Although survival rates for children diagnosed with a primary malignant brain tumor have improved, radiation induced damage to the developing nervous system remains a significant problem. Few treatment options are available once malignant cells have metastasized to the leptomeninges that surround the brain and spinal cord. Leptomeningeal metastasis (LM) cannot be surgically resected, and systemic chemotherapy is hindered by the presence of the blood-brain and blood-spinal cord barriers, leaving high dose craniospinal radiation as the only effective treatment option. Some investigators have administered therapeutics directly into the intrathecal space with the hope that locally administered drugs will better reach LM. However, action of intrathecally administered agents is limited by rapid clearance and inadequate tissue penetration as cerebrospinal fluid (CSF) turns over. Furthermore, most traditional chemotherapeutics are poorly water soluble and cannot be administered to the CSF at relevant concentrations. We have recently developed a novel approach for encapsulating the histone deacetyle inhibitor (HDACI) quisinostat within biodegradable and biocompatible NPs (QNPs). Our preliminary data demonstrate that intrathecally administered NPs distribute readily across the surfaces of the brain and spinal cord, are well retained within the subarachnoid space, and localize with lesions to slow the growth of LM in a murine model of metastatic medulloblastoma. Here, we propose a comprehensive approach for optimizing the design of radiation sensitizing NPs for intrathecal drug delivery to treat LM. These NPs serve not just as a stationary depot to prolong drug presence in the central nervous system but as mobile carriers that we predict will selectively sensitize metastatic lesions to radiation. We will, (1) engineer the surface of NPs to further improve their localization with LM, (2), determine the relationship between drug delivery and efficacy in models of medulloblastoma, and, (3), establish species scaling of direct-to-CSF nanoparticle delivery. Treatments will be evaluated in patient derived and genetically engineered models of medulloblastoma exhibiting LM. Fluorescent barcoding, matrix assisted laser desorption ionization (MALDI), and positron emission tomography (PET) imaging approaches will be used to precisely localize NP and drug delivery to LM with quantitative, cellular-level resolution. By directly pairing multiple measures of delivery, activity, and efficacy, we expect to develop a comprehensive understanding of barriers to effective drug delivery within the subarachnoid space. Most importantly, these studies will advance new nanotechnology toward the clinic for better treatment of pediatric brain tumors.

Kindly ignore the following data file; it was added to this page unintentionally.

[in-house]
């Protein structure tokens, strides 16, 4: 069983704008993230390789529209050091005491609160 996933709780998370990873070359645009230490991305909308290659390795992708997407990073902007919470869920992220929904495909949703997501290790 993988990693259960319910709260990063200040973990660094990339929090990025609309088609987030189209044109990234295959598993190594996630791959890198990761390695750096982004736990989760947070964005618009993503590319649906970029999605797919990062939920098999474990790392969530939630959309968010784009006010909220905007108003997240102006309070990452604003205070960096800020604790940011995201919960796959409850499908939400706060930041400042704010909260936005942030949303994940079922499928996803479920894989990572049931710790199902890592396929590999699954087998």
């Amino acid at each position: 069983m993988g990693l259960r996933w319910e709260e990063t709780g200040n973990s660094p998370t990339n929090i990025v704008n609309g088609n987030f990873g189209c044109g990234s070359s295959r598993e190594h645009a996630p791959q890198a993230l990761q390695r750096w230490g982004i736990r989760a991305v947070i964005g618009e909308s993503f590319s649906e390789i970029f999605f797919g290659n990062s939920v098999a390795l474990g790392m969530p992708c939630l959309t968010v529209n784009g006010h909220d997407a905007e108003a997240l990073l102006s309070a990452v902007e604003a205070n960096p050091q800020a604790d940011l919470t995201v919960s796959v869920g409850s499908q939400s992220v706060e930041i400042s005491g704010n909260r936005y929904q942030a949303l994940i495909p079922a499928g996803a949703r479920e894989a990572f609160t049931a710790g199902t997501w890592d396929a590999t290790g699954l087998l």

Public Health Relevance

Leptomeningeal metastasis (LM) is a significant disease burden in pediatric neuro-oncology. Here, we will develop new approaches to treat LM through intrathecal delivery of chemotherapeutic, radiation sensitizing nanoparticles.

National Institute of Health (NIH)
Eunice Kennedy Shriver National Institute of Child Health & Human Development (NICHD)
Research Project (R01)
Project #
Application #
Study Section
Special Emphasis Panel (ZRG1)
Program Officer
Giacoia, George
Project Start
Project End
Budget Start
Budget End
Support Year
Fiscal Year
Total Cost
Indirect Cost
University of Texas Health Science Center Houston
Schools of Medicine
United States
Zip Code